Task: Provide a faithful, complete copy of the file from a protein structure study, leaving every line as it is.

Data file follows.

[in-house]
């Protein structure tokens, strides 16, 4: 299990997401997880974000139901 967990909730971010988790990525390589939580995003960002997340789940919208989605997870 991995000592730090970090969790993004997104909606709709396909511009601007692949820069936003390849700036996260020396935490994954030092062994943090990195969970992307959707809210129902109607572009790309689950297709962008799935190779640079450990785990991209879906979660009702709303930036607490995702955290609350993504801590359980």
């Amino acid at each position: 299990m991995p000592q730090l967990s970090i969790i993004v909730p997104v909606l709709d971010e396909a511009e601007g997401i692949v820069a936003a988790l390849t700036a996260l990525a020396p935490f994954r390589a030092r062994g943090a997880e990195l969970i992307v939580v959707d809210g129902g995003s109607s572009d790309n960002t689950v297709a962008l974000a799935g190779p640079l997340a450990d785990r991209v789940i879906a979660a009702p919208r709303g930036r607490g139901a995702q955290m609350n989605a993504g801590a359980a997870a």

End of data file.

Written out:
[in-house]
């Protein structure tokens, strides 16, 4: 299990997401997880974000139901 967990909730971010988790990525390589939580995003960002997340789940919208989605997870 991995000592730090970090969790993004997104909606709709396909511009601007692949820069936003390849700036996260020396935490994954030092062994943090990195969970992307959707809210129902109607572009790309689950297709962008799935190779640079450990785990991209879906979660009702709303930036607490995702955290609350993504801590359980």
């Amino acid at each position: 299990m991995p000592q730090l967990s970090i969790i993004v909730p997104v909606l709709d971010e396909a511009e601007g997401i692949v820069a936003a988790l390849t700036a996260l990525a020396p935490f994954r390589a030092r062994g943090a997880e990195l969970i992307v939580v959707d809210g129902g995003s109607s572009d790309n960002t689950v297709a962008l974000a799935g190779p640079l997340a450990d785990r991209v789940i879906a979660a009702p919208r709303g930036r607490g139901a995702q955290m609350n989605a993504g801590a359980a997870a």